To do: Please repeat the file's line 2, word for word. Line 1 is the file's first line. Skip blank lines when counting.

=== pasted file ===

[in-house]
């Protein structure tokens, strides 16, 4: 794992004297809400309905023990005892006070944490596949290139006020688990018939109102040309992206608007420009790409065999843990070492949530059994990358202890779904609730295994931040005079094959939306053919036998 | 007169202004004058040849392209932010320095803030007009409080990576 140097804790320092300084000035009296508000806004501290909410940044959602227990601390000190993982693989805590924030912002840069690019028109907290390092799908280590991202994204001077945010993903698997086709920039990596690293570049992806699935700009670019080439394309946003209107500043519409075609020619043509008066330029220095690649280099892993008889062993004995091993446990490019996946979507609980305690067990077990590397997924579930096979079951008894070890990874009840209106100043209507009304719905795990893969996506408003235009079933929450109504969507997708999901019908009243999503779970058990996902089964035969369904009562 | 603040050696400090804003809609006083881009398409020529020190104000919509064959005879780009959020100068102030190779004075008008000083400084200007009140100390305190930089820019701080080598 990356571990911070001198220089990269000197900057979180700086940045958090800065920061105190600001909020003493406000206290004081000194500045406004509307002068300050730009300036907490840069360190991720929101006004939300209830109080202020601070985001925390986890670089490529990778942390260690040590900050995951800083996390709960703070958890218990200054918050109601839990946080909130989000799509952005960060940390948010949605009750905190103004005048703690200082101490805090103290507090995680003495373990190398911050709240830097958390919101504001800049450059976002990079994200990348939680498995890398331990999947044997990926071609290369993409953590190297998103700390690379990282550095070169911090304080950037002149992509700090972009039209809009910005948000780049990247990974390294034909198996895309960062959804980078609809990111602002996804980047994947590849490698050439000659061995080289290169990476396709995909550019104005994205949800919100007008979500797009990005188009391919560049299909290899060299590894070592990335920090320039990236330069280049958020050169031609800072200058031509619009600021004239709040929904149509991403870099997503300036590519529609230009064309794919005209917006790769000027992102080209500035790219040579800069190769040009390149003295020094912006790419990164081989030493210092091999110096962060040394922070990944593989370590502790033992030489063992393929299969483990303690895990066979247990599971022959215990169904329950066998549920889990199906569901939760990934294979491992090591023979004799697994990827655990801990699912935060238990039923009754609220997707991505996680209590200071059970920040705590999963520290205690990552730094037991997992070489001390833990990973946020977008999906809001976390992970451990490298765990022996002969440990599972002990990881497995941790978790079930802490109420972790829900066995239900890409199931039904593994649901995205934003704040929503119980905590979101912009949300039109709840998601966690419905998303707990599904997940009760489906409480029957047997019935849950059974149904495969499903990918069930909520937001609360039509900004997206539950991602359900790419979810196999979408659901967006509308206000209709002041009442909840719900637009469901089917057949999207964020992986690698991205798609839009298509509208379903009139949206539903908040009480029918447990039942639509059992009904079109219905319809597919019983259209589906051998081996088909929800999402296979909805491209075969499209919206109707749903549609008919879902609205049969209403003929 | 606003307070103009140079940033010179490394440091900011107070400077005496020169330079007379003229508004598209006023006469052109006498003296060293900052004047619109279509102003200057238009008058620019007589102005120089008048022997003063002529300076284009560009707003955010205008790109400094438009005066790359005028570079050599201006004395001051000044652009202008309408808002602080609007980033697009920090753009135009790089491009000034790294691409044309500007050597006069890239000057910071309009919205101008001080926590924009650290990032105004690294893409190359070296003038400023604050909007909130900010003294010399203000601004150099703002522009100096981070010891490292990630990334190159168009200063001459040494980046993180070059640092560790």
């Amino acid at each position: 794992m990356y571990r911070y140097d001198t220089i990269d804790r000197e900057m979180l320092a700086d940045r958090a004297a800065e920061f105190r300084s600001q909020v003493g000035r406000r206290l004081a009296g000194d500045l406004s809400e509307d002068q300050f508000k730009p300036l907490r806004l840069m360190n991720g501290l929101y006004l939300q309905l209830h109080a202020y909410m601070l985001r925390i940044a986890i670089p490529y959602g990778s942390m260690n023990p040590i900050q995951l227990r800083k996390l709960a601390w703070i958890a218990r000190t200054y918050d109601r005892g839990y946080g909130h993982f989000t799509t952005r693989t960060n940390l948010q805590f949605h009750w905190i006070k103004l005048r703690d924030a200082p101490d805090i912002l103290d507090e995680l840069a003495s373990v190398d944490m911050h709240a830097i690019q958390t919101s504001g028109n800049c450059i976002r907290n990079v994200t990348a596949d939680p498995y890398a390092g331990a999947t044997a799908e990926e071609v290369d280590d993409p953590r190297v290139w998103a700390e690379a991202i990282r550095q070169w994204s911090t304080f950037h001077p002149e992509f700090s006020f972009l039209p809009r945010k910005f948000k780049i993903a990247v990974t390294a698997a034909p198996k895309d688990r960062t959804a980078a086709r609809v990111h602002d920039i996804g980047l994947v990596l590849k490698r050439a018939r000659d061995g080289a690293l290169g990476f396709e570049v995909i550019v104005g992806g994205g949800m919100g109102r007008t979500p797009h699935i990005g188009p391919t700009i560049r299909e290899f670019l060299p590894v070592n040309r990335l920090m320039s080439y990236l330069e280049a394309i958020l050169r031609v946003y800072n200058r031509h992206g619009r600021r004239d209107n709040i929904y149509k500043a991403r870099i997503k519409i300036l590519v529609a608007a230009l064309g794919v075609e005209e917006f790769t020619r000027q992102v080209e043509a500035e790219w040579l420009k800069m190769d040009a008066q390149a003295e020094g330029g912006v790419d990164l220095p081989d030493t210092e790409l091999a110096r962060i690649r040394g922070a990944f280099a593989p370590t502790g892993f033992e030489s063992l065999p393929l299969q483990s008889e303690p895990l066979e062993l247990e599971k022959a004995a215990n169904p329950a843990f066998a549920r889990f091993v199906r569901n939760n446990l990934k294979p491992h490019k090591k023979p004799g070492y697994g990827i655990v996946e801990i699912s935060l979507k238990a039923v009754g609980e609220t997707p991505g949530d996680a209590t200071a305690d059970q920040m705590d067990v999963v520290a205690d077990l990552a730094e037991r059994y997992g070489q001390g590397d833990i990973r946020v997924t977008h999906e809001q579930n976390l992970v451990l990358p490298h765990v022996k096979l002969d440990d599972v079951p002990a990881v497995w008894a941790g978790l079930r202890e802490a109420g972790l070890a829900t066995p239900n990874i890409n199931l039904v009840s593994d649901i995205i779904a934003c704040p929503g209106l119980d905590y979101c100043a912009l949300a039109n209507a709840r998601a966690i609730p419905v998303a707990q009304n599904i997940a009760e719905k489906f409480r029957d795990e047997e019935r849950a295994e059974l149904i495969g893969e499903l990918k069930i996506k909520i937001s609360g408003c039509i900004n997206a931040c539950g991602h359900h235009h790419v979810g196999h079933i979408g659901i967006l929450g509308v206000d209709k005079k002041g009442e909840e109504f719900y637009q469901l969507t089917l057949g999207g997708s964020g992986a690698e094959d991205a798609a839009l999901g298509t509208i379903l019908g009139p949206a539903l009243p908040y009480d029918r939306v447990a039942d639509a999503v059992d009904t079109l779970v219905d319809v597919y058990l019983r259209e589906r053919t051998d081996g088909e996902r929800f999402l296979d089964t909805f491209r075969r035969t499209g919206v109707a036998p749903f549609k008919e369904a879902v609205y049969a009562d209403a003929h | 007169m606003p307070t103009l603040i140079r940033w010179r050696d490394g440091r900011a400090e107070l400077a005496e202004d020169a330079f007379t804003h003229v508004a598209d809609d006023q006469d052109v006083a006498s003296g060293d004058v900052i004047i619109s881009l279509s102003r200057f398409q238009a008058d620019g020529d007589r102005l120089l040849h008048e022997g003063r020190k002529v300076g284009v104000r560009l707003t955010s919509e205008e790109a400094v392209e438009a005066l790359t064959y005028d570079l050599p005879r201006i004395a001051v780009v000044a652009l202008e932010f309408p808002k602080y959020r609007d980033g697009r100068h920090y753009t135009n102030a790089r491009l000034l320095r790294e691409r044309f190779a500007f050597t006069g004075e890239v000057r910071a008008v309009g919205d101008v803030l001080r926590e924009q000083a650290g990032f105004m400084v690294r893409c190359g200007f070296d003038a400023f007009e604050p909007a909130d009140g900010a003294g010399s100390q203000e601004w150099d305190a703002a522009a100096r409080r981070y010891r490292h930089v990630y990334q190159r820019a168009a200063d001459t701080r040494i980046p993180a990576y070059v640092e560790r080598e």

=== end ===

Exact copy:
């Protein structure tokens, strides 16, 4: 794992004297809400309905023990005892006070944490596949290139006020688990018939109102040309992206608007420009790409065999843990070492949530059994990358202890779904609730295994931040005079094959939306053919036998 | 007169202004004058040849392209932010320095803030007009409080990576 140097804790320092300084000035009296508000806004501290909410940044959602227990601390000190993982693989805590924030912002840069690019028109907290390092799908280590991202994204001077945010993903698997086709920039990596690293570049992806699935700009670019080439394309946003209107500043519409075609020619043509008066330029220095690649280099892993008889062993004995091993446990490019996946979507609980305690067990077990590397997924579930096979079951008894070890990874009840209106100043209507009304719905795990893969996506408003235009079933929450109504969507997708999901019908009243999503779970058990996902089964035969369904009562 | 603040050696400090804003809609006083881009398409020529020190104000919509064959005879780009959020100068102030190779004075008008000083400084200007009140100390305190930089820019701080080598 990356571990911070001198220089990269000197900057979180700086940045958090800065920061105190600001909020003493406000206290004081000194500045406004509307002068300050730009300036907490840069360190991720929101006004939300209830109080202020601070985001925390986890670089490529990778942390260690040590900050995951800083996390709960703070958890218990200054918050109601839990946080909130989000799509952005960060940390948010949605009750905190103004005048703690200082101490805090103290507090995680003495373990190398911050709240830097958390919101504001800049450059976002990079994200990348939680498995890398331990999947044997990926071609290369993409953590190297998103700390690379990282550095070169911090304080950037002149992509700090972009039209809009910005948000780049990247990974390294034909198996895309960062959804980078609809990111602002996804980047994947590849490698050439000659061995080289290169990476396709995909550019104005994205949800919100007008979500797009990005188009391919560049299909290899060299590894070592990335920090320039990236330069280049958020050169031609800072200058031509619009600021004239709040929904149509991403870099997503300036590519529609230009064309794919005209917006790769000027992102080209500035790219040579800069190769040009390149003295020094912006790419990164081989030493210092091999110096962060040394922070990944593989370590502790033992030489063992393929299969483990303690895990066979247990599971022959215990169904329950066998549920889990199906569901939760990934294979491992090591023979004799697994990827655990801990699912935060238990039923009754609220997707991505996680209590200071059970920040705590999963520290205690990552730094037991997992070489001390833990990973946020977008999906809001976390992970451990490298765990022996002969440990599972002990990881497995941790978790079930802490109420972790829900066995239900890409199931039904593994649901995205934003704040929503119980905590979101912009949300039109709840998601966690419905998303707990599904997940009760489906409480029957047997019935849950059974149904495969499903990918069930909520937001609360039509900004997206539950991602359900790419979810196999979408659901967006509308206000209709002041009442909840719900637009469901089917057949999207964020992986690698991205798609839009298509509208379903009139949206539903908040009480029918447990039942639509059992009904079109219905319809597919019983259209589906051998081996088909929800999402296979909805491209075969499209919206109707749903549609008919879902609205049969209403003929 | 606003307070103009140079940033010179490394440091900011107070400077005496020169330079007379003229508004598209006023006469052109006498003296060293900052004047619109279509102003200057238009008058620019007589102005120089008048022997003063002529300076284009560009707003955010205008790109400094438009005066790359005028570079050599201006004395001051000044652009202008309408808002602080609007980033697009920090753009135009790089491009000034790294691409044309500007050597006069890239000057910071309009919205101008001080926590924009650290990032105004690294893409190359070296003038400023604050909007909130900010003294010399203000601004150099703002522009100096981070010891490292990630990334190159168009200063001459040494980046993180070059640092560790």